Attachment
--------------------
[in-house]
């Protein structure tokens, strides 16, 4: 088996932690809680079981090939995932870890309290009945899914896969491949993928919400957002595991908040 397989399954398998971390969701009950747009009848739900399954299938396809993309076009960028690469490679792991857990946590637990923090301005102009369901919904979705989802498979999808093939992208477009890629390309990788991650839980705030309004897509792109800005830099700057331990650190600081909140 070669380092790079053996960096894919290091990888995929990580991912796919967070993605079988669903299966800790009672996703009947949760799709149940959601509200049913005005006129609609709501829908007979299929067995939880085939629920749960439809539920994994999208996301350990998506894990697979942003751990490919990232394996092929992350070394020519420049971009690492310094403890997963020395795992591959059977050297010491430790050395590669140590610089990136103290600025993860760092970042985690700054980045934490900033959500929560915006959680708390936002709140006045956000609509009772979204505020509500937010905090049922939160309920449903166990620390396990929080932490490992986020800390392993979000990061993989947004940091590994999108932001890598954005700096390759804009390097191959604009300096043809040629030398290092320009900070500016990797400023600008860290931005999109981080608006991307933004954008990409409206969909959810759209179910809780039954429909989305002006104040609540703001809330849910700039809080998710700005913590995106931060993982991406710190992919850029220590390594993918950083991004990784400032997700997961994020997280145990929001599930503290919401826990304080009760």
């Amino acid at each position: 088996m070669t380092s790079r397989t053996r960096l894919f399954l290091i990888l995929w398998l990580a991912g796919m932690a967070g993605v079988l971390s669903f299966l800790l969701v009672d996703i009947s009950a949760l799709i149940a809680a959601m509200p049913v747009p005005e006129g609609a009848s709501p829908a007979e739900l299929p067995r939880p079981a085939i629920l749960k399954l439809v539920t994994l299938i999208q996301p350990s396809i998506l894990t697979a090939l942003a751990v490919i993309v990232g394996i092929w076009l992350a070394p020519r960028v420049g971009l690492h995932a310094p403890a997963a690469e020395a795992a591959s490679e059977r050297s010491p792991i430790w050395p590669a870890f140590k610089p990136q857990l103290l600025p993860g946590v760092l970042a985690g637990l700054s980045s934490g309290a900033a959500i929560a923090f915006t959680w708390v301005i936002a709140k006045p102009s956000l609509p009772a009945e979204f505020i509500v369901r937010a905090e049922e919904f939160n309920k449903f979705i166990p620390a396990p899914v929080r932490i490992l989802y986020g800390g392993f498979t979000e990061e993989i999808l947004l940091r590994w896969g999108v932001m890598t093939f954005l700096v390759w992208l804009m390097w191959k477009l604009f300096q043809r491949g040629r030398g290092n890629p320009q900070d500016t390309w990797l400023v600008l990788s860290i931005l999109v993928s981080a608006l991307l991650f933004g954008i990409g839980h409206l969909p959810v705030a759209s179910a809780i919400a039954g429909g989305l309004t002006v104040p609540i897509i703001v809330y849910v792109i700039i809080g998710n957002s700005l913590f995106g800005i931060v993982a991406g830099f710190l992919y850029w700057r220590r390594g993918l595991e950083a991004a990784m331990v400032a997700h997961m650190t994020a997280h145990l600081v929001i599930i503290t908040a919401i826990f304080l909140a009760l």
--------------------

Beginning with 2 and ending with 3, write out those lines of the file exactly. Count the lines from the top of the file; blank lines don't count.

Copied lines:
């Protein structure tokens, strides 16, 4: 088996932690809680079981090939995932870890309290009945899914896969491949993928919400957002595991908040 397989399954398998971390969701009950747009009848739900399954299938396809993309076009960028690469490679792991857990946590637990923090301005102009369901919904979705989802498979999808093939992208477009890629390309990788991650839980705030309004897509792109800005830099700057331990650190600081909140 070669380092790079053996960096894919290091990888995929990580991912796919967070993605079988669903299966800790009672996703009947949760799709149940959601509200049913005005006129609609709501829908007979299929067995939880085939629920749960439809539920994994999208996301350990998506894990697979942003751990490919990232394996092929992350070394020519420049971009690492310094403890997963020395795992591959059977050297010491430790050395590669140590610089990136103290600025993860760092970042985690700054980045934490900033959500929560915006959680708390936002709140006045956000609509009772979204505020509500937010905090049922939160309920449903166990620390396990929080932490490992986020800390392993979000990061993989947004940091590994999108932001890598954005700096390759804009390097191959604009300096043809040629030398290092320009900070500016990797400023600008860290931005999109981080608006991307933004954008990409409206969909959810759209179910809780039954429909989305002006104040609540703001809330849910700039809080998710700005913590995106931060993982991406710190992919850029220590390594993918950083991004990784400032997700997961994020997280145990929001599930503290919401826990304080009760």
């Amino acid at each position: 088996m070669t380092s790079r397989t053996r960096l894919f399954l290091i990888l995929w398998l990580a991912g796919m932690a967070g993605v079988l971390s669903f299966l800790l969701v009672d996703i009947s009950a949760l799709i149940a809680a959601m509200p049913v747009p005005e006129g609609a009848s709501p829908a007979e739900l299929p067995r939880p079981a085939i629920l749960k399954l439809v539920t994994l299938i999208q996301p350990s396809i998506l894990t697979a090939l942003a751990v490919i993309v990232g394996i092929w076009l992350a070394p020519r960028v420049g971009l690492h995932a310094p403890a997963a690469e020395a795992a591959s490679e059977r050297s010491p792991i430790w050395p590669a870890f140590k610089p990136q857990l103290l600025p993860g946590v760092l970042a985690g637990l700054s980045s934490g309290a900033a959500i929560a923090f915006t959680w708390v301005i936002a709140k006045p102009s956000l609509p009772a009945e979204f505020i509500v369901r937010a905090e049922e919904f939160n309920k449903f979705i166990p620390a396990p899914v929080r932490i490992l989802y986020g800390g392993f498979t979000e990061e993989i999808l947004l940091r590994w896969g999108v932001m890598t093939f954005l700096v390759w992208l804009m390097w191959k477009l604009f300096q043809r491949g040629r030398g290092n890629p320009q900070d500016t390309w990797l400023v600008l990788s860290i931005l999109v993928s981080a608006l991307l991650f933004g954008i990409g839980h409206l969909p959810v705030a759209s179910a809780i919400a039954g429909g989305l309004t002006v104040p609540i897509i703001v809330y849910v792109i700039i809080g998710n957002s700005l913590f995106g800005i931060v993982a991406g830099f710190l992919y850029w700057r220590r390594g993918l595991e950083a991004a990784m331990v400032a997700h997961m650190t994020a997280h145990l600081v929001i599930i503290t908040a919401i826990f304080l909140a009760l």